A Book Aimed at French Catholics Who Feel Victimized
Journalist Tries to Put Woes in Perspective
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PARIS, JAN. 16, 2002 (Zenit.org).- European Catholics are in danger of seeing themselves too much as victims, says a former French newspaper editor.
Noel Copin, former director of La Croix, the French Catholic newspaper, spells out his ideas in a new book, "Lettre Ouverte aux Chrétiens Qui Ont Le Blues" (Open Letter to Christians Feeling the Blues), published by Désclée de Brouwer.
In his new work, Copin gives a response to a scenario painted by Réné Rémond, a leading Catholic intellectual. Rémond, in his best seller "Christianity Under Accusation," contends that the faithful today, especially in France, are persecuted by the media.
That argument is not good enough for Noel Copin, however. In his book he replies to those who have twisted the meaning of Rémond´s work by a superficial reading -- and those who are tempted to consider themselves victims.
According to Copin, Catholics who feel buffeted are exaggerating. They feel rejected, like foreigners in their own country. But are these reactions commensurate with the facts?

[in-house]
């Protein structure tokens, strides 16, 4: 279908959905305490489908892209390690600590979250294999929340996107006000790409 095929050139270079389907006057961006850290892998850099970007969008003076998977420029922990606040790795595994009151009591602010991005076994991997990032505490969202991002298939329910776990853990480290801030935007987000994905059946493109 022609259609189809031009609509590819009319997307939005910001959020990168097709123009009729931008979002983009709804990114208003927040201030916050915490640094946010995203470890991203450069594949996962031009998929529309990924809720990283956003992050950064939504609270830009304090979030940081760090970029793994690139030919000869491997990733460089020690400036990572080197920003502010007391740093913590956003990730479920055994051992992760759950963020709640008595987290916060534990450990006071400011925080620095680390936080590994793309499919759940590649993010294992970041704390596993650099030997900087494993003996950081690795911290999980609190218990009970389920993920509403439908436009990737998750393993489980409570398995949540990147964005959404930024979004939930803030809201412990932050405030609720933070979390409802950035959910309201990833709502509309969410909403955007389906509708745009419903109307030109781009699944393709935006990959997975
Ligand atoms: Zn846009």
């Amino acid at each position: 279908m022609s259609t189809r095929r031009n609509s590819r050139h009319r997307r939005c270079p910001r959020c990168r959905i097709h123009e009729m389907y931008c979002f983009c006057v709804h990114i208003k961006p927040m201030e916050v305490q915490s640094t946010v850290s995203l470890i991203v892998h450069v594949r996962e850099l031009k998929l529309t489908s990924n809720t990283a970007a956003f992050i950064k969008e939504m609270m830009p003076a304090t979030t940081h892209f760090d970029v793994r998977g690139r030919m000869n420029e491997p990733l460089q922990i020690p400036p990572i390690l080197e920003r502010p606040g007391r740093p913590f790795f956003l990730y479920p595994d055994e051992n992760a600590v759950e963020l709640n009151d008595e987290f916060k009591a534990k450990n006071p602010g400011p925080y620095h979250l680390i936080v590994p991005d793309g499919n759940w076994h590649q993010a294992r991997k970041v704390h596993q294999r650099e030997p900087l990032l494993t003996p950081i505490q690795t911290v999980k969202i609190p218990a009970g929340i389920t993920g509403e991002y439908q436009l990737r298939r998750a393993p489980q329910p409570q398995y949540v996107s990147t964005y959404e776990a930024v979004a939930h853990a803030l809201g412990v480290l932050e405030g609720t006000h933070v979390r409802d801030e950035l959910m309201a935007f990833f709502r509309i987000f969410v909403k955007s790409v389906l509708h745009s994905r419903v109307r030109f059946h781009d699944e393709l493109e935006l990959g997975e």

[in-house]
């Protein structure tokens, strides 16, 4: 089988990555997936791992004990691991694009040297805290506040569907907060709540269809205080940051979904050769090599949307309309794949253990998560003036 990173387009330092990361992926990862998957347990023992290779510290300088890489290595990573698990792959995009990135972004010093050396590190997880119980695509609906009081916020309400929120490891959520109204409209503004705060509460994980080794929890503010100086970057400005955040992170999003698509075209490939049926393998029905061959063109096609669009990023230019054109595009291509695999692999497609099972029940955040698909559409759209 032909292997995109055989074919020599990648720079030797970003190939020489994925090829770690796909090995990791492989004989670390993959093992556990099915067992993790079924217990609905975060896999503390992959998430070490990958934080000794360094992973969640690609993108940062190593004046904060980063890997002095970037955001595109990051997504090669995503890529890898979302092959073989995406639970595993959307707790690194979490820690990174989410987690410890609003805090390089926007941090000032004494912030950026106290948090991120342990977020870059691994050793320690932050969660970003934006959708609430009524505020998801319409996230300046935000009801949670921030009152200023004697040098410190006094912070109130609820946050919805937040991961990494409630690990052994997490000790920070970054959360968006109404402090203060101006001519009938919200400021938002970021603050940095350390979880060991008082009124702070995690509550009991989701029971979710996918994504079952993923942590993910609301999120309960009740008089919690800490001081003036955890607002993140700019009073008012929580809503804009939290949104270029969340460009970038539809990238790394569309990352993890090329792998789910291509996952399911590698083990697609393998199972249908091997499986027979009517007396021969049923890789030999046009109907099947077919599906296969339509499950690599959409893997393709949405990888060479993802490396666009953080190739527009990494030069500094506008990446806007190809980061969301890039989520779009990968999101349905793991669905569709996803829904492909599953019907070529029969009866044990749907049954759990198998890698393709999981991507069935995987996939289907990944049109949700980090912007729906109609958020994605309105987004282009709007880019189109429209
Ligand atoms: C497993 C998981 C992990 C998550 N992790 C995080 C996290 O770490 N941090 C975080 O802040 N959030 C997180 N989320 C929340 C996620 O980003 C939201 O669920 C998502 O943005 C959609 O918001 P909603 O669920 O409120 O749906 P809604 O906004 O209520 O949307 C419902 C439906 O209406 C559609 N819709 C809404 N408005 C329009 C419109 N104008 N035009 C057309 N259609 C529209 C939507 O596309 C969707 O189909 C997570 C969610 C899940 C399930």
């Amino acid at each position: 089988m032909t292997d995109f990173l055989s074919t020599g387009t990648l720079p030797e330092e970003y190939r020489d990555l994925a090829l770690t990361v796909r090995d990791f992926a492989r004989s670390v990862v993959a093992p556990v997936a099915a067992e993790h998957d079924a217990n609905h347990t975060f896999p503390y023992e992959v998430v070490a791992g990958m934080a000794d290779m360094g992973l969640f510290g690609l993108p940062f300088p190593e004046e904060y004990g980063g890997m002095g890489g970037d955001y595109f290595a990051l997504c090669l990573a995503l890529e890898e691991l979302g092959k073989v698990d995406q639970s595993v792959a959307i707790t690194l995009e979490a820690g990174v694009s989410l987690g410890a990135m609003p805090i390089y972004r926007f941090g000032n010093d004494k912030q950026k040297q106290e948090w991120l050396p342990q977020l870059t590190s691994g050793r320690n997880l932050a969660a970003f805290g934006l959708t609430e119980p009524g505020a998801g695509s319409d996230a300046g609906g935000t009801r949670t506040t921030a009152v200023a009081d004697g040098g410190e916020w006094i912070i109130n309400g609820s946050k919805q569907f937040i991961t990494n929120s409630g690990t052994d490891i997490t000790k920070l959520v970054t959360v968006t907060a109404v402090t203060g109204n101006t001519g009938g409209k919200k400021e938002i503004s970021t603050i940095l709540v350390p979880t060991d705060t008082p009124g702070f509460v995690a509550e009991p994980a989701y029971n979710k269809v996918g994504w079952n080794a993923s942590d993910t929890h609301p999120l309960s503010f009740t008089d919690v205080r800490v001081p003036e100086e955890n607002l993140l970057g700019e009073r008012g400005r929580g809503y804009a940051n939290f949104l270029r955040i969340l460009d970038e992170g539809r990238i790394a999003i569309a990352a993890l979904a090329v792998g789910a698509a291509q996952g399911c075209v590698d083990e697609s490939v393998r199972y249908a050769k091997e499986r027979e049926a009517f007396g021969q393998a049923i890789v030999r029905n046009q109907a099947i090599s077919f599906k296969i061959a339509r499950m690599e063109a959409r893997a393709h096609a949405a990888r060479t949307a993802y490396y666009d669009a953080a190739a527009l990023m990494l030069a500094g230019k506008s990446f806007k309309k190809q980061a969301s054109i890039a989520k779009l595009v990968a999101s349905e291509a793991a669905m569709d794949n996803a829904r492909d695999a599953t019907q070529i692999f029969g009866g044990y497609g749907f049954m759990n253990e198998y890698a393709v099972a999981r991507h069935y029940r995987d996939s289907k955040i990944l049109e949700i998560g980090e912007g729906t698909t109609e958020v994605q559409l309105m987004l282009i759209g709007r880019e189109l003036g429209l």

Copin admits that in the space of a few months a number of social problems in France have alarmed Catholics more than ever before. There was the juridical equality of de facto unions with marriage. Then there was the "Perruche sentence," which recognized the right of a child "not to be born," imposing indemnification for the birth of a handicapped child.
The book thus reveals that the secular world, which until recently was inspired by a certain Christian humanism, is increasingly estranged from the values advocated by Catholics.
And this is the real reason for Catholics´ depression, Copin contends.
"You think you have every reason to lament the hostility of society," Copin writes. "However, the criticism of present society, contrasted with the virulent anti-clericalism that France experienced at the beginning of the 20th century," seems minor by comparison. "Is not the essential problem one of indifference?" he asks.
He urges Catholics not to fall prey to false and increasingly banal affirmations such as "No one would have dared do such things to Jews or Muslims."
"Do you really think that the Jewish and Muslim religions are treated better than Catholicism?" he asks. "Ask a Muslim what picture the French media paints of his fellow-faithful. And if you were Jews, would you easily accept being identified with Sharon or with the Jewish settlers?"
In a word, the culture of victimization cannot generate anything good, Copin concludes.